Your analysis has some flaws. And a company that doesn't know what job it's advertising is a mess you may want to avoid. Also, it's not common for job candidates to suggest the creation of a new job or role based on an interview, so you have risks with your approach.
Here are some concerns I would have with your approach:
Changing the title, job description and pay range should require the company to re-advertise and re-interview for the position. HR should be concerned about equal opportunity. Also these changes should attract an entirely different pool of candidates, some of which may be as qualified or better qualified than you. This eliminates one of your strongest "selling points" since they cannot rush the process.
Creating a director role may not be possible within the department or for a job that is not currently advertised as a "director". Company politics may prevent the creation of that role, or hinder it's creation while they still are in need of at least one person. And the costs are too heavy if they move too fast and make mistakes. What do you bring to the table to make a fast move worth the risk? Do you have special connections or qualifications?
You have not explained how you are best qualified for the position. First, how is it that you are qualified to take on the responsibilities? Your current salary is now below the lowest salary you recommend, in stark contrast to your original concern. Also, if the job is mis-advertised, how are you confident that a new pool of candidates will not be better qualified than you for the pay range you suggest?
In your question, there is not a clear need for a director from the perspective of the company. Has the company grown? Have the department responsibilities changed or expanded? If the company hasn't changed much then there is little basis for new roles like director. Their next step should be to reduce the job responsibilities, and place them with the EVP or another person until it is better justified, and title this role more effectively if necessary ("manager"?). In other words, how does having a director benefit the company if they were doing fine without one? It sounds like this is a new job, but maybe it should not be a director job.
As the CEO of the company talking to the EVP, I might respond to your suggestion with, "A director role will cause a lot of political chaos. Try to compromise on salary and keep the title and responsibilities 'as is'." Then there are no other VP's/EVP's counting their directors or trying to get new directors just to "keep up." Would this mean that you reject the offer? And would other candidates likewise reject it? Compromises can be effective, and it isn't clear why this wouldn't be effective but your answer doesn't seem to allow for compromises like this.
Some suggestions and alternative perspectives:
You do not explain why the job title and description don't really match what you discovered during the interview. You may want to first get a better understanding as to why this is not being advertised as a director position right now before assuming they didn't know that it was a director role. Maybe they have already explored it, maybe politics or practical reasons make them avoid it. Maybe they will reveal market research that provides a different perspective. This would help you prepare for your negotiation much better.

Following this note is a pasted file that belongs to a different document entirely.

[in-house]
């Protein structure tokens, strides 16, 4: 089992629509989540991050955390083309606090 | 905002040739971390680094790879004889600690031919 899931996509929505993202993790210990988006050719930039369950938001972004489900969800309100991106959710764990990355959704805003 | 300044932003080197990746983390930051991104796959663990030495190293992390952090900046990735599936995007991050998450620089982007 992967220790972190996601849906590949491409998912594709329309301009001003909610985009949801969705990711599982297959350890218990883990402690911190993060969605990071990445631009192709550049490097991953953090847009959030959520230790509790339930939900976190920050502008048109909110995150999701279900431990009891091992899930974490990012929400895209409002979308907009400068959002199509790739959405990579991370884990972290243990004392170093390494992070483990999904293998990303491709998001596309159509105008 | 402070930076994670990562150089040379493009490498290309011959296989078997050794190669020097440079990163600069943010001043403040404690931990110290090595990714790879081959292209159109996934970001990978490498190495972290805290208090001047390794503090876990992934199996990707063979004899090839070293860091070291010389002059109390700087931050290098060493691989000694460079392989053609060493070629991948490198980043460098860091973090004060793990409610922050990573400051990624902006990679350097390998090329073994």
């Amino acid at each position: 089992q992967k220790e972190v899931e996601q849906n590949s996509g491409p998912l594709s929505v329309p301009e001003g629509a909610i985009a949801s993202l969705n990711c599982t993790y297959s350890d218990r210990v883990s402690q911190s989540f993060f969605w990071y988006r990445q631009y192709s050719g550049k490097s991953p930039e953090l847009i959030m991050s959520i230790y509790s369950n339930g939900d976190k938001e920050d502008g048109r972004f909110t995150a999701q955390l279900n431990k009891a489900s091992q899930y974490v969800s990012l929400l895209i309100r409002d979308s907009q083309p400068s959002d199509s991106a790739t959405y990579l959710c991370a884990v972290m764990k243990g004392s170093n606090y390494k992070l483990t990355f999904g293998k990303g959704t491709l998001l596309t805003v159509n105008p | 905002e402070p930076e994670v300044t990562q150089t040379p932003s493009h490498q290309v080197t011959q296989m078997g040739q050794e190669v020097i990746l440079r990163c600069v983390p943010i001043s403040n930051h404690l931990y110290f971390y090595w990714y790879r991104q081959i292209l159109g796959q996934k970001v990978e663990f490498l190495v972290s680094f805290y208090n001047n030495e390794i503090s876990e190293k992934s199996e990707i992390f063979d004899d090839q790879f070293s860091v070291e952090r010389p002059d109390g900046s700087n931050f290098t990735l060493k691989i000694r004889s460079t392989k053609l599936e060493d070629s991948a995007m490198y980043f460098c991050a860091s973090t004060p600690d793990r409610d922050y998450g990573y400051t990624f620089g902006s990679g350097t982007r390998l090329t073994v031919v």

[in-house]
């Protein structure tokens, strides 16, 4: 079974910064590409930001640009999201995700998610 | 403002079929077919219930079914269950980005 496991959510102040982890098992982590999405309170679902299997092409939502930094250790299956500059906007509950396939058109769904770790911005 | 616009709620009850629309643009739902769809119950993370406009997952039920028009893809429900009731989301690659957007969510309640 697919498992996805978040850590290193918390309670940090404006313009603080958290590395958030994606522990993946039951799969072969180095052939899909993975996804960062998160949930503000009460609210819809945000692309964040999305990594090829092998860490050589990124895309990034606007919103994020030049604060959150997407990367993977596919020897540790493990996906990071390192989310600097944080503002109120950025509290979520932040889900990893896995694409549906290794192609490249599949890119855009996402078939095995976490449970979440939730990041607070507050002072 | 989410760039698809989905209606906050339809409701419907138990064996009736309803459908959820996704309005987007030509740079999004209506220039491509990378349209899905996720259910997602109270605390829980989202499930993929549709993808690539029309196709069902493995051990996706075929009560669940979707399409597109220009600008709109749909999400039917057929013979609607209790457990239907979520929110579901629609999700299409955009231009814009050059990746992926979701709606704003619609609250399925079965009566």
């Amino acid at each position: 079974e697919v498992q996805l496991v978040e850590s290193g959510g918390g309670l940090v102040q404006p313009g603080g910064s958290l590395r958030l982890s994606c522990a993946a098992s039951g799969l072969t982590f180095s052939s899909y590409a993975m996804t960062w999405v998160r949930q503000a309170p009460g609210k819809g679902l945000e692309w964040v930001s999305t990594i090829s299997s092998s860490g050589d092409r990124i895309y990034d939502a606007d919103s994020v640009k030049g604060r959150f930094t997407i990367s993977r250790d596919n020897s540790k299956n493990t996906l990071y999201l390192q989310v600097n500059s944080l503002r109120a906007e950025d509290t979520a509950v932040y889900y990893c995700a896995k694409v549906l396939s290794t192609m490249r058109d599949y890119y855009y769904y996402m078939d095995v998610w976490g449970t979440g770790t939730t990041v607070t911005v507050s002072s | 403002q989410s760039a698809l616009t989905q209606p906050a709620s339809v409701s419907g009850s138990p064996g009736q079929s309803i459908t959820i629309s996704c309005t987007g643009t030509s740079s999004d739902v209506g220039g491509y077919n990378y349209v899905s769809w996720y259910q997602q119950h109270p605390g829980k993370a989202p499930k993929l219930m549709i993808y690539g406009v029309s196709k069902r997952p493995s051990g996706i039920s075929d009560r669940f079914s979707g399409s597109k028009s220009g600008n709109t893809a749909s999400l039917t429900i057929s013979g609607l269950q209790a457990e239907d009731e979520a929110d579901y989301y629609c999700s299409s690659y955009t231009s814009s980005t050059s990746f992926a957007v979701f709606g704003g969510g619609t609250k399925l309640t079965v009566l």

Also, decisions like adding a director role usually are not suggested by job candidates. So you may want to ask probing questions to get them to think of your solution instead of you suggesting it. Being proposed by an outsider may not be received well. So approaching with questions that help them realize they are advertising for the wrong job could help them understand your perspective faster or better than trying to explain it to them.
Consider that if they reject your proposition, as the CEO/EVP I would probably reject you for further consideration for the job. It would sound like your expectations are not aligned with the current state of the job/company. Hiring you after that discussion would be unwise. You should be prepared with how to address this unless you are fine with this, or else be prepared with more options.
To increase options see this as a negotiation rather than thinking up a "solution" and then trying to support/defend it. For example open the discussion with, "Can we talk about reducing the responsibilities and/or enhancing the job title? Either way, I'm concerned about the compensation level, but I think we need a discussion to clarify the expectations around the job itself first." Explain your concerns but focus on trade-offs among the job title, compensation and responsibilities. This is a more flexible conversation which may help you reach agreement.
One last option, you may want to pursue this discussion as an advisor to the company and decline the job (for now). State the reasons you outlined above regarding misaligned title, compensation and expectations. It sounds like you can help create an appropriate role and set expectations since they may not have realistic expectations for this director job. It sounds like they need help and you might want to sit out during this round of company "learning".
With this approach you will likely be seen as objective and interested in helping the company. That objectivity will probably go a long way toward making you more attractive as an employee for the company in general. After advising, you will probably also be seen as a good candidate for filling the role, but sincerely do not expect that since it is misleading. Only take this approach if you genuinely want to help, you are fine if you do not get the job and really do want to avoid what could be a terrible mess.